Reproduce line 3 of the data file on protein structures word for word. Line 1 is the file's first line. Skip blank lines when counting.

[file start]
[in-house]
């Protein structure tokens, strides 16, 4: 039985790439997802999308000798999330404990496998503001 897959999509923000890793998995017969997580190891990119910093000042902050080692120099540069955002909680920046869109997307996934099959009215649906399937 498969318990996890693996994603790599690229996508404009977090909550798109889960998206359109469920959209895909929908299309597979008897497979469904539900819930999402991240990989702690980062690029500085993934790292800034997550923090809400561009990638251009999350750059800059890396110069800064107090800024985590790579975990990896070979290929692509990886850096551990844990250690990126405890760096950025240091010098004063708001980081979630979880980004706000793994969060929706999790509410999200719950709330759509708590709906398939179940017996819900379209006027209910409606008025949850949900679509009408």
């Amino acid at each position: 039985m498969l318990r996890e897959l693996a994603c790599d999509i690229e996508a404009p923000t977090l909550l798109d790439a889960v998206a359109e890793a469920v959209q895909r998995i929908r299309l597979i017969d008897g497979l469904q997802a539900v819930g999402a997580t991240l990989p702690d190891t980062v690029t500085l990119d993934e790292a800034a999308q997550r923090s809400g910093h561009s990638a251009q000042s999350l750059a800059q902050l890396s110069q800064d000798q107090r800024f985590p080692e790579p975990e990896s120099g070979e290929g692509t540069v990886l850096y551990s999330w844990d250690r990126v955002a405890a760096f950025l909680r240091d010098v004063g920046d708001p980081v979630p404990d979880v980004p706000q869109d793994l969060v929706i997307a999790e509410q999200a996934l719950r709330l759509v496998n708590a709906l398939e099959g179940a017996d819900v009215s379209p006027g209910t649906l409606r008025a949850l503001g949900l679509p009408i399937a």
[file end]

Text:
């Amino acid at each position: 039985m498969l318990r996890e897959l693996a994603c790599d999509i690229e996508a404009p923000t977090l909550l798109d790439a889960v998206a359109e890793a469920v959209q895909r998995i929908r299309l597979i017969d008897g497979l469904q997802a539900v819930g999402a997580t991240l990989p702690d190891t980062v690029t500085l990119d993934e790292a800034a999308q997550r923090s809400g910093h561009s990638a251009q000042s999350l750059a800059q902050l890396s110069q800064d000798q107090r800024f985590p080692e790579p975990e990896s120099g070979e290929g692509t540069v990886l850096y551990s999330w844990d250690r990126v955002a405890a760096f950025l909680r240091d010098v004063g920046d708001p980081v979630p404990d979880v980004p706000q869109d793994l969060v929706i997307a999790e509410q999200a996934l719950r709330l759509v496998n708590a709906l398939e099959g179940a017996d819900v009215s379209p006027g209910t649906l409606r008025a949850l503001g949900l679509p009408i399937a």